Images of possible debris from missing flight MH370

A 24 METRE 'blob' about 2500 kilometres south west of Perth appears to be the best lead in the hunt for missing Malaysia Airlines flight M370, officials said.

The Australian Maritime Safety Authority is coordinating the search for the missing Malaysia Airlines aircraft, with assistance from the Australian Defence Force, the New Zealand Air Force and the United States Navy.

On Thursday night, AMSA said there was limited visibility in the area and the crew of an RAAF P3 Orion in the search zone had been unable to find any debris.

"RAAF P3 crew unable to locate debris. Cloud and rain limited visibility. Further aircraft to continue search," it tweeted.

Australian authorities say they are possible remnants of the Boeing 777 that went missing on a March 8 flight from Kuala Lumpur to Beijing, carrying 239 people, including Australians and New Zealanders.

New Zealand Prime Minister John Key confirmed an Orion had been deployed to the search area and could play a key role.

"It's hard to believe the plane, if it is the plane, is actually there, given it's so far off course and in a completely different direction."

He said New Zealand would also be ready to offer more help if required, such as planes, naval equipment and personnel for any recovery effort.

"There are other assets we can deploy. If this really is the wreckage then it is relatively close to New Zealand."

The huge search comes after AMSA's Rescue Coordination Centre (RCC) received satellite imagery of objects possibly related to the search for the missing aircraft, flight MH370.

RCC Australia received an expert assessment of commercial satellite imagery on Thursday.

"The images were captured by satellite. They may not be related to the aircraft,'' AMSA Emergency Response Division general manager John Young warned media.

"The imagery is in the vicinity of the search area defined and searched in the past two days.

"Four aircraft have been reoriented to the area 2500 kilometres south-west of Perth as a result of this information.

"A Royal Australian Air Force Orion aircraft arrived in the area about 1.50pm (AEDT).

A further three aircraft have been tasked by RCC Australia to the area later today, including a Royal New Zealand Air Force Orion and United States Navy P8 Poseidon aircraft.

The Poseidon aircraft is expected to arrive at 3pm. The second RAAF Orion is expected to depart RAAF Base Pearce at 6pm.

Satellite image of debris found in waters off Perth. Image from Australian Maritime Safety Authority.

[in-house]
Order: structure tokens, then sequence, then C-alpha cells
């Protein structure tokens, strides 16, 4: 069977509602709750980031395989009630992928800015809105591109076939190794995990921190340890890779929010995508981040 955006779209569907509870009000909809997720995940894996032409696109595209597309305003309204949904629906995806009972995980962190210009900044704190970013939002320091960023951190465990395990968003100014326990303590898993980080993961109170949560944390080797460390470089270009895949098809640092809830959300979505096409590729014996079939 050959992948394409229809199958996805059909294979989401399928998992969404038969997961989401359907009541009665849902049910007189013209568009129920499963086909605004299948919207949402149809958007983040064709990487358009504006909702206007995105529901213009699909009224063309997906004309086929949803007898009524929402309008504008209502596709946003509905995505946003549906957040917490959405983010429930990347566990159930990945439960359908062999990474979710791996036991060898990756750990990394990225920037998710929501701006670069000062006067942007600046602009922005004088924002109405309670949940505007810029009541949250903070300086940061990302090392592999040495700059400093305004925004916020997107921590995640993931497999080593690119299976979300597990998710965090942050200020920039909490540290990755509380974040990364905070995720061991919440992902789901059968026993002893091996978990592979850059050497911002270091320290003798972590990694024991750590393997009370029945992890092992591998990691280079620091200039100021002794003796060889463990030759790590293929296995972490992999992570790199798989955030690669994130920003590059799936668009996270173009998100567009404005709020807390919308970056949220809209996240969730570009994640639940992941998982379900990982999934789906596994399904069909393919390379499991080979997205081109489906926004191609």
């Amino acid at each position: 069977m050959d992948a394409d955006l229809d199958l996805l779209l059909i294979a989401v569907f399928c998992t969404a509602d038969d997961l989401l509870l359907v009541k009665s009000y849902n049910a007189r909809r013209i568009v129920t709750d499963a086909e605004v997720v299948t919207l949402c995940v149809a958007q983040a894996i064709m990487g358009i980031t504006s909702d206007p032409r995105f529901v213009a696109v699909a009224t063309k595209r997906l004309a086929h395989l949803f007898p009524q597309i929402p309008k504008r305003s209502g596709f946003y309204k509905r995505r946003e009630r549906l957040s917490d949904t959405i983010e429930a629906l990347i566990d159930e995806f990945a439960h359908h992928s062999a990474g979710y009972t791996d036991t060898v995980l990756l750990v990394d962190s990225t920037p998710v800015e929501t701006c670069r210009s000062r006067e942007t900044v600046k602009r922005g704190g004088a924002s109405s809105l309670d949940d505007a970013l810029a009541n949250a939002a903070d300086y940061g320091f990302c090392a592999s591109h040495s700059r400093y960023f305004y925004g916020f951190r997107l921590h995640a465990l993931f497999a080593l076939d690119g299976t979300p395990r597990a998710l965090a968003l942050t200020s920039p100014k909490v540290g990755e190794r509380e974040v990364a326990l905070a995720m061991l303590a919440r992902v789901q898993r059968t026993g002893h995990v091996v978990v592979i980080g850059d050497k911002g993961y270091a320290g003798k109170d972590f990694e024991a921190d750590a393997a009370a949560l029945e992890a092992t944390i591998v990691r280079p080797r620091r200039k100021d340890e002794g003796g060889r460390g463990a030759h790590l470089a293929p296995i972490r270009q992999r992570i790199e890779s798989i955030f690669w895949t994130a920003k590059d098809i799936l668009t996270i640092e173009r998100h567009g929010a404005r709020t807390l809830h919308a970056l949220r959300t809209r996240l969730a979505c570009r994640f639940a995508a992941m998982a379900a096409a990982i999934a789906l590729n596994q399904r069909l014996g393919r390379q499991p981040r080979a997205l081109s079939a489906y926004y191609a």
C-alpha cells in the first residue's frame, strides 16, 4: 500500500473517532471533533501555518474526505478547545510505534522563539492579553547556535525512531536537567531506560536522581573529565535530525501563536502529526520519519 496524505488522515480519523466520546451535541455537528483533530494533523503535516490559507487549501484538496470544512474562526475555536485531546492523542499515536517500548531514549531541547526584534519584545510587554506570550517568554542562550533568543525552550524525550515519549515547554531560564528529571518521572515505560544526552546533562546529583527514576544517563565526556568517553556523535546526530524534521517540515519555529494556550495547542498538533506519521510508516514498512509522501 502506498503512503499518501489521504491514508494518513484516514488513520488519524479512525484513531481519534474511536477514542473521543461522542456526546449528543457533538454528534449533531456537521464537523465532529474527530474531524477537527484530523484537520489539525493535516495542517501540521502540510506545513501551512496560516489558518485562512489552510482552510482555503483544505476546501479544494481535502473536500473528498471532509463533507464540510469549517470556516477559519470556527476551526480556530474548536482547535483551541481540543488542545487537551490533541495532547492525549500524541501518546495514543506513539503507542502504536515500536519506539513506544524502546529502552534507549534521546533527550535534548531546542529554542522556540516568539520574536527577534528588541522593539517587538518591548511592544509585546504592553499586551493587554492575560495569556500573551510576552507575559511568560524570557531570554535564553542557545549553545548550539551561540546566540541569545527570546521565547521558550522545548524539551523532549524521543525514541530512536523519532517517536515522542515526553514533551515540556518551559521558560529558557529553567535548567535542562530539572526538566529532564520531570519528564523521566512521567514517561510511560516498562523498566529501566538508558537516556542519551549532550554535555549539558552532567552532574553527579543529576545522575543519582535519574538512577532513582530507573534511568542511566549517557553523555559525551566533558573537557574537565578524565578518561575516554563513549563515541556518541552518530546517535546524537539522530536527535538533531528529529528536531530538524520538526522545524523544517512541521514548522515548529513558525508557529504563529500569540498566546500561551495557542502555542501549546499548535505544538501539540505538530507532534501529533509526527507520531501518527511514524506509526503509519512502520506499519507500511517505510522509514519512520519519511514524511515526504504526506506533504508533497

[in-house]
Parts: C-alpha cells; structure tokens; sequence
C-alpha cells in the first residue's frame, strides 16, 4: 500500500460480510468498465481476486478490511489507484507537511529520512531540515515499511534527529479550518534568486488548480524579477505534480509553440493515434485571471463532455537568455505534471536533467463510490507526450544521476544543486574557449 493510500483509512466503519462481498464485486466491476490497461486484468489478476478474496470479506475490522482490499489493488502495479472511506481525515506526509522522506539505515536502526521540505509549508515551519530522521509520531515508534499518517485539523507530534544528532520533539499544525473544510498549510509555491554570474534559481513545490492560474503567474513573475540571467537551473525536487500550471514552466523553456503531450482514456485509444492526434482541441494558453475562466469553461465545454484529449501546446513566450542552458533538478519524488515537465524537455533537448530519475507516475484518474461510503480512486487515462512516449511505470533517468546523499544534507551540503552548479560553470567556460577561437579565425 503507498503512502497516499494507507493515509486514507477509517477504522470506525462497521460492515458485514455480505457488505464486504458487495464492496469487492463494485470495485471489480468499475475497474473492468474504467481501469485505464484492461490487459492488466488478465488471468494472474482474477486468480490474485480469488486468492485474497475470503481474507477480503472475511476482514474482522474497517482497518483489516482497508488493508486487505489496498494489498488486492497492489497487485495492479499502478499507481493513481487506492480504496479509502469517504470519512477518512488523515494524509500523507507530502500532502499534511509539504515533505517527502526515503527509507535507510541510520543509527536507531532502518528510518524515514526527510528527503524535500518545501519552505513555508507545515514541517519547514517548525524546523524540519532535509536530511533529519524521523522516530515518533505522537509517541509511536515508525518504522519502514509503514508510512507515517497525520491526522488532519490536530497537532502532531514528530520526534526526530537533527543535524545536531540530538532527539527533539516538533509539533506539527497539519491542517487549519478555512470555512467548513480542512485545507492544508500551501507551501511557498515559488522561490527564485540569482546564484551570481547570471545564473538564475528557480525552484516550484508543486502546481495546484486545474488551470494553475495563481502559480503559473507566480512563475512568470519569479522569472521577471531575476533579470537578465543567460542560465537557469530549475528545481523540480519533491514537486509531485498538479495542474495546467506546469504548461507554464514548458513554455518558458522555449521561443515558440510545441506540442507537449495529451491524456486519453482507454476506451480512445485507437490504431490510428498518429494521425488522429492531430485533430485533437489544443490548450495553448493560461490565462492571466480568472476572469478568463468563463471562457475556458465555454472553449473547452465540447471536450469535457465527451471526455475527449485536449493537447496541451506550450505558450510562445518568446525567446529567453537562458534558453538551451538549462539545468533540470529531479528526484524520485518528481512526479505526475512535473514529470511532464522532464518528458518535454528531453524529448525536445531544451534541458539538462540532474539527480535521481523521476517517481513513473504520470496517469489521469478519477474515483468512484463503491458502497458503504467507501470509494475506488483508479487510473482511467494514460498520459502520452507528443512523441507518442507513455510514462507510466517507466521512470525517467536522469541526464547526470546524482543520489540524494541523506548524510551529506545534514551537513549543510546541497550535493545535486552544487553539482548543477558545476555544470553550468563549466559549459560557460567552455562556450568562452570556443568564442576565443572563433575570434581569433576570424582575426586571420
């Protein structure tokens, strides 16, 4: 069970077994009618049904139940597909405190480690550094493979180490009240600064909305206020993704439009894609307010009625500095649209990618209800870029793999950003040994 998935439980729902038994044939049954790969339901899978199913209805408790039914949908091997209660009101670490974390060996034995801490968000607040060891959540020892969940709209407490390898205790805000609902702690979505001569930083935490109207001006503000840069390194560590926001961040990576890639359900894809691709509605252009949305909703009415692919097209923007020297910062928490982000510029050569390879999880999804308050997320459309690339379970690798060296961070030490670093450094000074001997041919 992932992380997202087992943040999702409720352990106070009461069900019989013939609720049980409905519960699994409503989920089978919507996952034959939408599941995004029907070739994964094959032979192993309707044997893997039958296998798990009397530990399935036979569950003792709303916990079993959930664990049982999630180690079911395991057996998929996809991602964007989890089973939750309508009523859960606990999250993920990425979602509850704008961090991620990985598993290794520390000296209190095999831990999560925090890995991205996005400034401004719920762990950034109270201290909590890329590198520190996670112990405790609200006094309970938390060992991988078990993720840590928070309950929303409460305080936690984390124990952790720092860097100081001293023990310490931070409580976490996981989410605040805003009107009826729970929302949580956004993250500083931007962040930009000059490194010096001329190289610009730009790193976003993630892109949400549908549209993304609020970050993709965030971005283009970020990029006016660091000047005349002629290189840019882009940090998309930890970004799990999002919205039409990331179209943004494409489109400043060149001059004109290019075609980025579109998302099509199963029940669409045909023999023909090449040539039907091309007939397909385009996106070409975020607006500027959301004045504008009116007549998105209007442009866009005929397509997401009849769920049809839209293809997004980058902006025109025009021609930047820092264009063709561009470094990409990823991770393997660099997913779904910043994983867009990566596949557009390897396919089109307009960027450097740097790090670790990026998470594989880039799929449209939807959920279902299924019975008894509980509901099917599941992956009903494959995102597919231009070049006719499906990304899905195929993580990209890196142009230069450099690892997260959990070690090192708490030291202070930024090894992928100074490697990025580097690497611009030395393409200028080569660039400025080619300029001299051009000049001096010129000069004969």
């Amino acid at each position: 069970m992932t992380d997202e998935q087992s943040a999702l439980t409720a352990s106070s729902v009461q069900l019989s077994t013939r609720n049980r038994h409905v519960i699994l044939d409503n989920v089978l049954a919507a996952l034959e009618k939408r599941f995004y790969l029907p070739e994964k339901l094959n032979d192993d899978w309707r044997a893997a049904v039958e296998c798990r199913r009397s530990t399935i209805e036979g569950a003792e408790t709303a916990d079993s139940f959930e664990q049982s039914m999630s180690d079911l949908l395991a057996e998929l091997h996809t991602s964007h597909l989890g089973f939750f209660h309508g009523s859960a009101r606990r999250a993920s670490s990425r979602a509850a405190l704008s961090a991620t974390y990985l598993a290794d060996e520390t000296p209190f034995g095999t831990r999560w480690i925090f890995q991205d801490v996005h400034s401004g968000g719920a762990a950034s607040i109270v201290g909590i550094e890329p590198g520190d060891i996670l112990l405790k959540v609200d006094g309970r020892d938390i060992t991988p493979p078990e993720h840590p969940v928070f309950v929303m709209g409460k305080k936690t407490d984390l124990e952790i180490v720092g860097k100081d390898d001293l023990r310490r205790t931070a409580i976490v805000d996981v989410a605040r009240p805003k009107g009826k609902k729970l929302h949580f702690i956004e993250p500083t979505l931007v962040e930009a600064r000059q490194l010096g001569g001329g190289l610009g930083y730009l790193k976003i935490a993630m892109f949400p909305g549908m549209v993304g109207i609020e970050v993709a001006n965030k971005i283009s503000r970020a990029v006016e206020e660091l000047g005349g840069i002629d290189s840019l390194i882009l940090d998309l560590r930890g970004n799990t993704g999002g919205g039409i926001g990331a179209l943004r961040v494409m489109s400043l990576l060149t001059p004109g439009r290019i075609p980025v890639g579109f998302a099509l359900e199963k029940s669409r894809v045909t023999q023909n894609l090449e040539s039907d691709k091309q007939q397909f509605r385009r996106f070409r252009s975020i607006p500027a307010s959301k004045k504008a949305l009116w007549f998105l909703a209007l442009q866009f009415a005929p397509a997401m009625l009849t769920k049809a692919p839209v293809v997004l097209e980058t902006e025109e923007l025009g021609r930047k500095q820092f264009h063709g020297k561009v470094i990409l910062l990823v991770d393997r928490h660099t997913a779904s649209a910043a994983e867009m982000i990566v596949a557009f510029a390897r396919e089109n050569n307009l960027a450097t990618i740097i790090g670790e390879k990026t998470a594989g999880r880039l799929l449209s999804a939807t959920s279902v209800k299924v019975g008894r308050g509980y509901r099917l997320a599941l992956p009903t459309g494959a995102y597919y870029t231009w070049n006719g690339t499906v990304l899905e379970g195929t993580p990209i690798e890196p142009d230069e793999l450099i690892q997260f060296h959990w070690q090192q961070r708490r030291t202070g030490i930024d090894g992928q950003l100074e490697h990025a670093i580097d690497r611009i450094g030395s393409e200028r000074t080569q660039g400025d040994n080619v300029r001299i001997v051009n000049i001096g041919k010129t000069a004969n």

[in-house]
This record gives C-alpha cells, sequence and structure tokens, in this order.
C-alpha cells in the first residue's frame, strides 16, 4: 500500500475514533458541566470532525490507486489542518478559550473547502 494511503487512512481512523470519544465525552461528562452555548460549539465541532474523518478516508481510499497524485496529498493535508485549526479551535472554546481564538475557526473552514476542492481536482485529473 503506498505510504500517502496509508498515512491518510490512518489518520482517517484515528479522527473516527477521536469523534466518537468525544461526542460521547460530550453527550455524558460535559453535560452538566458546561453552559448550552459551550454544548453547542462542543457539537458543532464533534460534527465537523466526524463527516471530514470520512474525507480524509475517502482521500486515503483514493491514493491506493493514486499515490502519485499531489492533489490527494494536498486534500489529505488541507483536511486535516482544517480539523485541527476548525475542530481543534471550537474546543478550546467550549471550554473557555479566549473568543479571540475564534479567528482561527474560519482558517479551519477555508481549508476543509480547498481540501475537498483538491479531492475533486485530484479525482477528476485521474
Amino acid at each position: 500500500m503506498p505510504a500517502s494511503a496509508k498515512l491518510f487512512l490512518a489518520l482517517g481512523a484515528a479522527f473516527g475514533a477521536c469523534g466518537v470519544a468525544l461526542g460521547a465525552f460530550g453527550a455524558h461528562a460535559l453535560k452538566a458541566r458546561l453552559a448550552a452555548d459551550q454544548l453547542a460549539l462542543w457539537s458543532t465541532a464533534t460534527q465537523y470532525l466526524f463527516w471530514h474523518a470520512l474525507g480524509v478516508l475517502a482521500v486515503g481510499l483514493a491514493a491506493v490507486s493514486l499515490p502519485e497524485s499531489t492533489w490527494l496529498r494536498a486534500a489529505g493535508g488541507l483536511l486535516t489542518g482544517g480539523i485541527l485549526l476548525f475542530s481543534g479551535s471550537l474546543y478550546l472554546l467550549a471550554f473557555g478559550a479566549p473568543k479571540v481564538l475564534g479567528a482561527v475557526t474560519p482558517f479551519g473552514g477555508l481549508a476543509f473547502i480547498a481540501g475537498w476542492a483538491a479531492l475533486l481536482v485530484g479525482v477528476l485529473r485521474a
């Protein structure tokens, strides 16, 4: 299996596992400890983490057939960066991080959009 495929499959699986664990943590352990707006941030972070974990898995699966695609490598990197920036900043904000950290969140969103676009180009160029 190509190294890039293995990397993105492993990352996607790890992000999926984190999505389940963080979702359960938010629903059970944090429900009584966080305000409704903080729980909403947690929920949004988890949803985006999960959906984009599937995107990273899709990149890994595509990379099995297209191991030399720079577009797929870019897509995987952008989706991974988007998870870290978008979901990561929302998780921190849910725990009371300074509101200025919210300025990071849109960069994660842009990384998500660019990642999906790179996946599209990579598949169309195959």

Satellite image of debris found in waters off Perth. Image from Australian Maritime Safety Authority.

 

The New Zealand Orion is due to depart at 8pm.

A RAAF C-130 Hercules aircraft has been tasked by RCC Australia to drop datum marker buoys.

"These marker buoys assist RCC Australia by providing information about water movement to assist in drift modelling,'' Mr Young told media.

"They will provide an ongoing reference point if the task of relocating the objects becomes protracted.

A merchant ship that responded to a shipping broadcast issued by RCC Australia on Monday is expected to arrive in the area about 6pm.

Satellite image of debris found in waters off Perth.
Satellite image of debris found in waters off Perth. Australian Maritime Safety Authority

Royal Australian Navy ship HMAS Success is en route to the area but is some days away from this area. She is well equipped to recover any objects located and proven to be from MH370.

"The focus for AMSA is to continue the search operation, with all available assets.

 

"The assets are searching for anything signs of the missing aircraft.

"Weather conditions are moderate in the Southern Indian Ocean where the search is taking place. Poor visibility has been reported.

"AMSA continues to hold grave concerns for the passengers and crew on board.''
 

 

Tony Abbott breaks news of breakthrough in Parliament

TONY Abbott has told the Australian Parliament satellite images have shown some debris that could potentially be from missing Malaysian Airlines flight MH370.

Mr Abbott told Parliament that "new and credible information has come to light" relating to the search.

"The Australian Maritime Safety Authority (AMSA) has received information based on satellite imagery of objects possibly related to the search," he said.

"Following specialist analysis of this satellite imagery, two possible objects related to the search have been identified."

 

The Prime Minister said he had spoken with his Malaysian counterpart, Najib Razak, and cautioned that the objects had yet to be identified, the ABC reported.

A RAAF Orion has been diverted to find the objects and was expected to reach the area around 2:15 AEDT.

He said three more aircraft would follow.

"They are tasked for more intensive follow-up search," he added.

Mr Abbott warned the task of locating the objects will be "extremely difficult", and "it may turn out that they are not related to the search."


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